Leicester City’s Mayor has warned that pubs, restaurants and hairdressers could be forced to stay closed for another 14 days due to a rise in virus cases.
Leicester’s Mayor Sir Peter Soulsby has slammed the government over their handling of the crisis in his city and has said he must “be convinced” a lockdown is required.
Public Health England (PHE) sent a report to Sir Peter overnight that he had been “cobbled together” and “readily acknowledges” virus cases are higher due to higher due to their levels of testing, he said.
The PHE report said there should be an extension for a further two weeks in Leicester, which means pubs will not be allowed to reopen on 4 July, unlike the rest of England.
There have been a record 866 new cases of coronavirus in just two weeks across the city which led to much speculation over the weekend they could be forced into a localised lockdown.
Speaking to Sky News Sir Peter said, “Despite all of our asking, (the PHE report) does not explain why they feel it is necessary to take special action here in Leicester.
“I’m not saying we shouldn’t take special action, I’m just saying that I and the people of Leicester would need to be convinced that there was something unique about our city before we agreed to an extension of the lockdown.”
The Mayor of Leicester was asked if he will continue the lockdown for a further 14 days. He replied with, “I’m saying we need to be convinced that there is a case for doing that.
“First of all, that there is something special about the spread of the virus in Leicester, we’ve got no evidence to convince us of that, and that if Leicester was to remain restricted for longer than the rest of England that that would actually make a difference to something.”
Sir Peter was then asked by Sky News if he believes pubs will reopen on 4 July. He said, “That is what happening across England on Saturday the 4th of July and they will, I expect unless we get instructions to the contrary, be happening here, as they ought to be along with the rest of England.”
The Mayor said the government are still yet to explain how the lockdown could be enforced, and which parts of the city will be affected and how it can work.
He added, that PHE sent him a document which he received at 1:04am which had “very little substance.”
Sir Peter told the BBC, “It was only last Thursday that we finally got some of the data we need but we’re still not getting all of it and it was only at 1:04 am that the recommendations for Leicester arrived in my inbox.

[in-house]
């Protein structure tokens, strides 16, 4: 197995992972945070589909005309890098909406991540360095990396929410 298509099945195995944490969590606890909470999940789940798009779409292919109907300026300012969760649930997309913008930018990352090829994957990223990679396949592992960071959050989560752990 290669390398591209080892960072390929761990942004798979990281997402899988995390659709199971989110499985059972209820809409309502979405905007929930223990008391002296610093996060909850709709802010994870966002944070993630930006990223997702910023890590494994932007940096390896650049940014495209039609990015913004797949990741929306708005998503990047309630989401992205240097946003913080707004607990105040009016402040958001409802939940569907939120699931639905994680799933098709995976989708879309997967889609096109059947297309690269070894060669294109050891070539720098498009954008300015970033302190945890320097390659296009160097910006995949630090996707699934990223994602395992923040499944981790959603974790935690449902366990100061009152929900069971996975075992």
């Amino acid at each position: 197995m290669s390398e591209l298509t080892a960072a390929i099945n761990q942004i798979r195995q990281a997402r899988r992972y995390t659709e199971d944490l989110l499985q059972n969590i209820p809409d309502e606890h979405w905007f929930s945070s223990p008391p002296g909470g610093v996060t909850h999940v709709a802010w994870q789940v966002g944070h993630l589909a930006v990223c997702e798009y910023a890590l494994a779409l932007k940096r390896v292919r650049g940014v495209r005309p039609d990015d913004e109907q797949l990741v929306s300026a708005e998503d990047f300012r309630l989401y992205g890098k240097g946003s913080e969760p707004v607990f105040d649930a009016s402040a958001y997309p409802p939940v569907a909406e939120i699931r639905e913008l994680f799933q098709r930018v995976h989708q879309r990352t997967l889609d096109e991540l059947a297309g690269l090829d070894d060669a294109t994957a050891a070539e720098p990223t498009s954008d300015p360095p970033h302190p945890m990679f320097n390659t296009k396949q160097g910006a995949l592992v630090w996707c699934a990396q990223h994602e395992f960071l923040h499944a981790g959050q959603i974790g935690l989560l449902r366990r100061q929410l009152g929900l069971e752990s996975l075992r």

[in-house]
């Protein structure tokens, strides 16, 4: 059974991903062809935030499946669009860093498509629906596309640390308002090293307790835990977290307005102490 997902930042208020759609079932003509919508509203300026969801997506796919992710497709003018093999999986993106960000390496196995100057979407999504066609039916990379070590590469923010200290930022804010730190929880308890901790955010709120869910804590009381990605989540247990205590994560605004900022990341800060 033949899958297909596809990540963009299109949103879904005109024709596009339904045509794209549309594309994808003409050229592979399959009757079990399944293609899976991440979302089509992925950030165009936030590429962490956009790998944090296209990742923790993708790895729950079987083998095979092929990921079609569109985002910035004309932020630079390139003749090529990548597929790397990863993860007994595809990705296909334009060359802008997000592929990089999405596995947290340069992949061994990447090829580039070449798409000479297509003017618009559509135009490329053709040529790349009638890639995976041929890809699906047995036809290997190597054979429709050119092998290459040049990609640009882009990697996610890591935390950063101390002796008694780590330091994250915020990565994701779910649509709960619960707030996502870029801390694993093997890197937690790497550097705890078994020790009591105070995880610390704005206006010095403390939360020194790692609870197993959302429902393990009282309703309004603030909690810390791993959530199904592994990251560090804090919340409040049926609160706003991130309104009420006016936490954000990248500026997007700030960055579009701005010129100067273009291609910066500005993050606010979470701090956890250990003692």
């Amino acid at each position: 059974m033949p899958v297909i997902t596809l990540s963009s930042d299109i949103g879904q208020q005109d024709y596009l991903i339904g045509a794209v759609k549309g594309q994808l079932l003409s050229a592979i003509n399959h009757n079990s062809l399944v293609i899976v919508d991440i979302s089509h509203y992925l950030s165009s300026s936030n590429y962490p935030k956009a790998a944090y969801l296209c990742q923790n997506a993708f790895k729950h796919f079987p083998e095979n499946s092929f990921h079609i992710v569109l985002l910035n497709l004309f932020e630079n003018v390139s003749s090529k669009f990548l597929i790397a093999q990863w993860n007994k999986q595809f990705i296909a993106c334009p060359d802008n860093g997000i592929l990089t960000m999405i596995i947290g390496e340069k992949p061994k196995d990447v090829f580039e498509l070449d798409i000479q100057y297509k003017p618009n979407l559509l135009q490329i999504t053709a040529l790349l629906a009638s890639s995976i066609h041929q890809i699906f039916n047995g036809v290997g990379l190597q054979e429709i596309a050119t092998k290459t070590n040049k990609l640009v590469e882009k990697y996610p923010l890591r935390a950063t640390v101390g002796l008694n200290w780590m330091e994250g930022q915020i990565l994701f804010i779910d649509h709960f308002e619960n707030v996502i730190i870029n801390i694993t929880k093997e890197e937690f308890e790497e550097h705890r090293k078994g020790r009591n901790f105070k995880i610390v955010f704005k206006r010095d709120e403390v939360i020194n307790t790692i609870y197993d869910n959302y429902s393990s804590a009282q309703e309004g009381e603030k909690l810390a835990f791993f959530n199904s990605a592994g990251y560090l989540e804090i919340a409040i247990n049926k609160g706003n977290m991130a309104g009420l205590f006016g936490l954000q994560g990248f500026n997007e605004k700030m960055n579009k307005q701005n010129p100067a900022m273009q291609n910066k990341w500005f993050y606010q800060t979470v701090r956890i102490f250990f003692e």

“What they’re suggesting is not a return to lockdown; it seems that what they’re suggesting is that we continue the present level of restriction for a further two weeks beyond 4 July.
“I’ve looked at this report and, frankly, it’s obviously been cobbled together very hastily.
“It’s superficial and its description of Leicester is inaccurate and certainly it does not provide us with the information we need if we are to remain restricted for two weeks longer than the rest of the country.”
The government were further criticised over the level of information given over the surge of infections, said Leicester public health director Ivan Browne.
Browne said, “Interestingly it’s very much around the younger working-age population and predominantly towards the east part of our city.
“I don’t think at the moment we’re seeing a single cause or a single smoking gun on this, so we need really try to dig down and find out what is going on and it’s likely to be a combination of factors.
“Information has been challenging all the way through this.”
The Prime Minister said on Monday, said that the government are “concerned about Leicester.”
Boris Johnson said, “We are concerned about Leicester, we are concerned about any local outbreak.
“I want to stress to people that we are not out of the woods yet.
“We are making these cautious, calibrated steps, we are opening as much of hospitality as we can on 4 July, opening as much of the economy as we can – some things, alas, still remain closed until they can become Covid secure.
“But to make all that possible we have to remain vigilant.
He added, a “whack-a-mole” strategy had worked in Weston-super-Mare when they had an outbreak.
“That’s the same approach that we will bring to bear in Leicester as well.”